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Why is Wall Street going to Main Street?

The ability to capture a stable source of revenue with relatively low costs and investments, combined with the value these business bring both in terms of customers for cross-sell and cheap financing make Main Street extremely attractive to these Wall Street giants.

Remember Bob Dylan's song, The Times They Are a-Changin'? The recent changes Wall Street is going through can add to its lyrics. Two pure-play wall street giants, Goldman Sachs and Morgan Stanley, which have been happy dealing with the ultra rich and institutional clients for decades unlike their more diverse competitors on Wall Street, are finally entering Main Street to meet the masses. As they foray into consumer business through Marcus and E-trade respectively, they mark a changing paradigm in Wall Street.

In today's post, we will briefly touch upon how these firms are entering the new space, try to decode the reasons driving this fundamental shift, and what it means for the consumer financials landscape.

The Path to the Main Street

After staying immune to the consumer-facing businesses for decades of their history, both these banks rushed to quickly register themselves as bank holding companies during the financial crisis, to be eligible for bailouts. This formally gave them the licence to start catering to the masses by means of deposits and other retail services.

However, it was not until very recently that these two started entering the main street not by opening branches at the corners, but my means of FinTech.

While Goldman Sachs is paving its path with its in-house developed digital-only bank Marcus, released in late 2016, Morgan Stanley started its journey a few days back, by announcing the acquisition of E-trade, an app-based trading company.

Three years into the game, Marcus currently provides deposit and loan services through its app for US and UK markets, which according to CEO David Solomon, plans to diversify offering other traditional consumer services like checking accounts, payment solutions, credit cards, mortgages and auto loans, and insurance products, all through its app. It also plans to introduce more co-branded products on the lines of its first credit card with Apple. On the other hand, in addition to providing Morgan Stanley access to its close to $56 billion deposits, E-trade comes with nearly $360 billion of wealth to manage from 5.2 million mass young affluent clients.

Why are these Wall Street giants entering Main Street?

Firstly the retail market makes for a fairly reliable revenue source. The major factor seems to be the search of these firms for fresh stable revenues to support their traditional unpredictable ones like trading and investment banking fees. As Morgan Stanley CEO, James Gorman puts it in his acquisition call, that his firm was seeking a "durable source of revenue"; in the aftermath of the financial crisis, this has been one of the concerns for Goldman Sachs too, because of its heavy reliance on unpredictable trading revenues compared to its competitors. With online app based model set to contain costs that comes with traditional branches, Goldman Sachs' Marcus seems set to continue offering the highest deposit rates to retain the growth momentum in the US market, further supported by its deep pockets.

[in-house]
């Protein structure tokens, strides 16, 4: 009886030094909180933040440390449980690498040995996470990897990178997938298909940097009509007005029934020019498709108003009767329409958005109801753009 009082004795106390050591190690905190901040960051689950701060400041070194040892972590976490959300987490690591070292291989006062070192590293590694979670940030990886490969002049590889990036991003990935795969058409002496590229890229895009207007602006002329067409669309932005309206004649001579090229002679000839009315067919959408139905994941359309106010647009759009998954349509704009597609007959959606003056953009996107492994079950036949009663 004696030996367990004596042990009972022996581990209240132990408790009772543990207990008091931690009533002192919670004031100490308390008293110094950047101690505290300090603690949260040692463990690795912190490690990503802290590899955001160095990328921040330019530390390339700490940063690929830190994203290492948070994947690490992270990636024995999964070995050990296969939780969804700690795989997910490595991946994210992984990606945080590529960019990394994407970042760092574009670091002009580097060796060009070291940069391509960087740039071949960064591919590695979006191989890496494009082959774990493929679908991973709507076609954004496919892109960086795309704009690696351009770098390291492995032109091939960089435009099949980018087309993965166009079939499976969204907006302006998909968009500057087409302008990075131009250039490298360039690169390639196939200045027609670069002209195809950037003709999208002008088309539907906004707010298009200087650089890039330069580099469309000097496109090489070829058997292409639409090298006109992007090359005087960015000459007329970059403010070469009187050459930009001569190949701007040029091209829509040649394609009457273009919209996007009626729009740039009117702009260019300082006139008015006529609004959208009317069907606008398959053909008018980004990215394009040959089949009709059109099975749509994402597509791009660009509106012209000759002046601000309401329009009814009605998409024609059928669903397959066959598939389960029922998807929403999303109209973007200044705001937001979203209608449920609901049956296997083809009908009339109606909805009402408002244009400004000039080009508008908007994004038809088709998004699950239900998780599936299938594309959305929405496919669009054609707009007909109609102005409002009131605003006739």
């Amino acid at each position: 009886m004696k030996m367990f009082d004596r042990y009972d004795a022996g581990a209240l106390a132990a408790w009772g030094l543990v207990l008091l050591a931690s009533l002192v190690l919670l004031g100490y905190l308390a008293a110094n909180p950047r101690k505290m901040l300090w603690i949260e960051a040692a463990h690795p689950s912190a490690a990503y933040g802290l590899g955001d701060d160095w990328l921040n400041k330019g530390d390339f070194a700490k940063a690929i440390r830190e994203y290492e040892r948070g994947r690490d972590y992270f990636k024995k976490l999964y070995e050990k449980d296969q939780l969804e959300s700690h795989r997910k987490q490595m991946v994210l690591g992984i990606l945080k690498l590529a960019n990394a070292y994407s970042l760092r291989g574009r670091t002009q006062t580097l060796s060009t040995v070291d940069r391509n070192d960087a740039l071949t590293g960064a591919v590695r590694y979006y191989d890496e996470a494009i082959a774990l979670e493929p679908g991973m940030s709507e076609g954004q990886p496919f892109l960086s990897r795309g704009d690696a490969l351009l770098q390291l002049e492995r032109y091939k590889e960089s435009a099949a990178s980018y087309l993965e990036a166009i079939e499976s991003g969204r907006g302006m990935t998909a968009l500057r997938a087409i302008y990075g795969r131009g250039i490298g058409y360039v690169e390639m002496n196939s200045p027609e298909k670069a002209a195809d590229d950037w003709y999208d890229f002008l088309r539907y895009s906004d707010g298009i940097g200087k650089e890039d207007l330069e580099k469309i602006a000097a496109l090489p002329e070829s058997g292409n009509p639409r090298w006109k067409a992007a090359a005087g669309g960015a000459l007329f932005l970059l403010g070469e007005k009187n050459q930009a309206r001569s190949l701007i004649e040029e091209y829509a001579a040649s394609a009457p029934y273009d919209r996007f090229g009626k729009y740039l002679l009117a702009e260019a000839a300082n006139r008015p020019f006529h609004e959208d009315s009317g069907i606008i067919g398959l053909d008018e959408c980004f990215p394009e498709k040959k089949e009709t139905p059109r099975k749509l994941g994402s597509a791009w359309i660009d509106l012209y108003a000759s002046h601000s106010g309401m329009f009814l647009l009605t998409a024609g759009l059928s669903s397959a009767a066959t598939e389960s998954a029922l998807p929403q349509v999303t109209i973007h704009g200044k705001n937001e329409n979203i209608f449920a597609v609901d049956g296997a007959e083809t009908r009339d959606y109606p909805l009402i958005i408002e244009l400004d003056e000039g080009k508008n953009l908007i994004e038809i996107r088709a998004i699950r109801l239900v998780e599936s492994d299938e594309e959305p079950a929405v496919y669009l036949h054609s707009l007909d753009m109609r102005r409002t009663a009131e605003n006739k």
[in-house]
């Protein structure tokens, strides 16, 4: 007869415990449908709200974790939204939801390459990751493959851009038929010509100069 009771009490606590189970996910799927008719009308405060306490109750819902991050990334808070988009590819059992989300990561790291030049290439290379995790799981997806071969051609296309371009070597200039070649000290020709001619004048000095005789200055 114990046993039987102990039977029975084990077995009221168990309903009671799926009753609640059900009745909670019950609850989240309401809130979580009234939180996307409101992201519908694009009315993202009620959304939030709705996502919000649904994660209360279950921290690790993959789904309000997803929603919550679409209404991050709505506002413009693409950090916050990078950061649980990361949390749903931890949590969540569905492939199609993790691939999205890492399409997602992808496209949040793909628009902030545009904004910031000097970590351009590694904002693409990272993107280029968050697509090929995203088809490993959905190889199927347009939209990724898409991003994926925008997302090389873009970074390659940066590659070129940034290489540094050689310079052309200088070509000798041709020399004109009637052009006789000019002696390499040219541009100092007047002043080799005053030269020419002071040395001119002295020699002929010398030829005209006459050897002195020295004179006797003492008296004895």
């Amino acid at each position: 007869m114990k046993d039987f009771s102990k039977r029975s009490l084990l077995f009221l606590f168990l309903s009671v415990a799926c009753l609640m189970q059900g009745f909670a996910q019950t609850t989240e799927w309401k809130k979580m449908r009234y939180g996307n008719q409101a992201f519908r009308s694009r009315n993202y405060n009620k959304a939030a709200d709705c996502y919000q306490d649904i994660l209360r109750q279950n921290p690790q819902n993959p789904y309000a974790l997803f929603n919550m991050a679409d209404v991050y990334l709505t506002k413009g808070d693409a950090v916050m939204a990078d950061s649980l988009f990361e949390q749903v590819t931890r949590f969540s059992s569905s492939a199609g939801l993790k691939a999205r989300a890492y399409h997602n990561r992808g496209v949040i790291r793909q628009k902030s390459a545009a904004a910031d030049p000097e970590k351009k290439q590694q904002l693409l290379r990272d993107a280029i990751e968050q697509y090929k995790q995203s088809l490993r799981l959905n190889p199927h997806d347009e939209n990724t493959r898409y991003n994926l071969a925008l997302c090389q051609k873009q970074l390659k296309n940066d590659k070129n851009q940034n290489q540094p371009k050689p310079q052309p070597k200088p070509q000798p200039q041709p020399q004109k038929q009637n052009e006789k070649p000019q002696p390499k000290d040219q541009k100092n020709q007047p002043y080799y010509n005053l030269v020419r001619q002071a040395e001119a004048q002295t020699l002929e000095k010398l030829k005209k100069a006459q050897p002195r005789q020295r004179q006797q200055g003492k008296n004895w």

While durable revenue is one direct benefit for these firms, there are significant synergies too that exist here. Forming one of the cheapest and sticky sources of funds for these firms, deposits can stay for long helping them enhance their growing lending business to institutional and corporate clients. This assumes importance, as some restrictions pertaining to taking short term lending after the financial crisis has put little cost pressure on these firms from the sourcing side. Also, these channels are set to offer more clients on the wealth management side for both of these players, which again is a relatively stable revenue source compared to trading and investment banking. However, clients here might be mostly affluent masses rather than high net worth individuals they are currently catering to.

Implications for the consumer financial landscape

The entry of these global behemoths with deep pockets and strong financial expertise into the consumer market is certainly a positive for the customers. There are numerous tech heavy players who are also doing quite well for themselves in the space, that we will try to cover in a future piece. For these Wall Street giants, while all these remains good signs from the financial side, it is to be seen, how the highly competitive workforce which takes pride in catering to high end clients change themselves to collaborate and cater to the masses at large competing with players with sometimes vastly superior Tech stacks.

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About the Author: The post is written by our EZPP partner Venkata Devarapalli. Venkata is a graduate from IIM Calcutta currently working with Crisil. He writes about Macroeconomic policy & BFSI at ZappChai.


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